Barium is a silvery-white metal that can be
found in the environment, where it exists naturally. It occurs
combined with other chemicals, such as Sulfur,
Carbon or Oxygen.
Ii is very light and its density is half that of Iron. Barium oxidizes
in air, reacts vigoroulsy with water to form the hydroxide, liberating
Hydrogen. Barium reacts with almost all the non-metals, forming often
Barium is often used in Barium-Nickel alloys for spark-plug
electrodes an in vacuum tubes as drying and Oxygen-removing agent. It is
also used in fluorescent lamps: impure Barium sulfide phosphoresces
after exposure to the light.
Barium compounds are used by the oil and gas industries to make
drilling mud. Drilling mud simplifies drilling through rocks by
lubricating the drill.
Barium compounds are also used to make paint, bricks, tiles,
glass, and rubber. Barium nitrate and clorate give fireworks a
Barium in the environment
Barium is surprisingly abundant in the Earth's crust, being the 14th
most abundant element. High amounts of Barium may only be found in
soils and in food, such as nuts, seaweed, fish and certain plants.
Because of the extensive use of Barium in the industries human
activities add greatly to the release of Barium in the
envIronment. As a result Barium concentrations in air, water and
soil may be higher than naturally occurring concentrations on many
Barium enters the air during mining processes, refining processes,
and during the production of Barium compounds. It can also enter
the air during coal and oil combustion.
The chief mined ores are barite, which is also the most common and
witserite. The main mining areas are UK, Italy, Czech Republic, USA and
Germany. Each year about 6 million tonnes are produced and reserves are
expected to exceed 400 million tonnes.
The amount of Barium that is detected in food and
water usually is not high enough to become a health concern.
People with the greatest risk to Barium exposure with additional
Health effectsare those that work in the Barium industry. Most of
the health risks that they can undergo are caused by breathing in
air that contains Barium sulphate or Barium Carbonate.
Many hazardous waste sites contain certain amounts of Barium.
People that live near them may be exposed to harmful levels. The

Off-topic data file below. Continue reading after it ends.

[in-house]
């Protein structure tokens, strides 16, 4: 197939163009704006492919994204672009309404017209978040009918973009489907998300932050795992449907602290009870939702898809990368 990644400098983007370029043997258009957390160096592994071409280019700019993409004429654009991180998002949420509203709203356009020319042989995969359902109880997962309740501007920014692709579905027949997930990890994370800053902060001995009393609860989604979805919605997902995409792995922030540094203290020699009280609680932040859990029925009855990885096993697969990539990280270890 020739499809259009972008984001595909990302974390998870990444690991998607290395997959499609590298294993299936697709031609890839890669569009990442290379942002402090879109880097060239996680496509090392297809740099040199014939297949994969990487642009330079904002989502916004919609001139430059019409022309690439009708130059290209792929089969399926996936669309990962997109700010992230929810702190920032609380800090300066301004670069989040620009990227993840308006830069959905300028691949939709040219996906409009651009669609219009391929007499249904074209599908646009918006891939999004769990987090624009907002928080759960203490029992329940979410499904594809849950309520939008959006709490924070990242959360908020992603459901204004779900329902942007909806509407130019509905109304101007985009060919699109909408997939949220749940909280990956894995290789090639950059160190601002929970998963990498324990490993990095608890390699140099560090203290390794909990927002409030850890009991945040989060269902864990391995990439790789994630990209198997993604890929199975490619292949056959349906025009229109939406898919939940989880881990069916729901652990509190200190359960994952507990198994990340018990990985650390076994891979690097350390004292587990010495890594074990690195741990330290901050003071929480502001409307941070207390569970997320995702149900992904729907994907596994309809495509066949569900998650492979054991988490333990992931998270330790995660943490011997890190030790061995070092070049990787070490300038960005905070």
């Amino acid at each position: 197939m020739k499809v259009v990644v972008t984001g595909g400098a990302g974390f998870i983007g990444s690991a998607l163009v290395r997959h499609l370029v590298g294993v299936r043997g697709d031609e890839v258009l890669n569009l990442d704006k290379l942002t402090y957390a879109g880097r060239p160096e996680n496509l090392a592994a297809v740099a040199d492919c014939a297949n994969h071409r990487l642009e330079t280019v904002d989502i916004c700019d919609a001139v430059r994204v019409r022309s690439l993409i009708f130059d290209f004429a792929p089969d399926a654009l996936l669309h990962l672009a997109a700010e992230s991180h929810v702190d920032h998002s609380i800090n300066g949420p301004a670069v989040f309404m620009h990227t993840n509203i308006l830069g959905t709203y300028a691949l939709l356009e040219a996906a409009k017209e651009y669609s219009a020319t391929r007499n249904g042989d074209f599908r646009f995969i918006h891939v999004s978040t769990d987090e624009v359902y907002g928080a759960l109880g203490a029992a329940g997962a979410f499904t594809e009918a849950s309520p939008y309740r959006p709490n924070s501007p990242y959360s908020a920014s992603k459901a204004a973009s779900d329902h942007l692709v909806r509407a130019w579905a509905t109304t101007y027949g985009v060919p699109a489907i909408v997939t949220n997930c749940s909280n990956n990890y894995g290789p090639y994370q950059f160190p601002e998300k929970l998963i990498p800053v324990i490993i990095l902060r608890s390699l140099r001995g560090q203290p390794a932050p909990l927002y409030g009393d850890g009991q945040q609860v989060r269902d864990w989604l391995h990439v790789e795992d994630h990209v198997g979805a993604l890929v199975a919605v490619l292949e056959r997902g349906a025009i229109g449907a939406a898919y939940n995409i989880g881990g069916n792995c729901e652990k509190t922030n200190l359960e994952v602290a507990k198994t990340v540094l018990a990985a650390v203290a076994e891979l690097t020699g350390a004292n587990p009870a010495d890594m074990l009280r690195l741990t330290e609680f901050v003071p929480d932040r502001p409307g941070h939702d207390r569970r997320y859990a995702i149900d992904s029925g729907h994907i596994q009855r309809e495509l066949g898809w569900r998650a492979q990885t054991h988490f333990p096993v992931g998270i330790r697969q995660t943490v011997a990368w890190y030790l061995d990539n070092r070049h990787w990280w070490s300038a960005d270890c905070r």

exposure will than be caused by breathing dust, eating soil or
plants, or drinking water that is polluted with Barium. Skin
contact may also occur.
The Health effects of Barium depend upon the water-solubility of
the compounds. Barium compounds that dissolve in water can be
harmful to human health. The uptake of very large amounts of
Barium that are water-soluble may cause paralyses and in some
cases even death.
Small amounts of water-soluble Barium may cause a person to
experience breathing difficulties, increased blood pressures,
heart rhythm changes, stomach irritation, muscle weakness, changes
in nerve reflexes, swelling of brains and liver, kidney and heart
Barium has not shown to cause cancer with humans. There is no
proof that Barium can cause infertility or birth defects.
Some Barium compounds that are released during industrial
processes dissolve easily in water and are found in lakes, rivers,
and streams. Because of their water-solubility these Barium
compounds can spread over great distances. When fish and other
aquatic organisms absorb the Barium compounds, Barium will
accumulate in their bodies.
Because it forms insoluble salts with other common components of
the environment, such as Carbonate and sulphate, Barium is not
mobile and poses little risk. Barium compounds that are persistent
usually remain in soil surfaces, or in the sediment of water
soils. Barium is found in most land soils at low levels. These
levels may be higher at hazardous waste sites.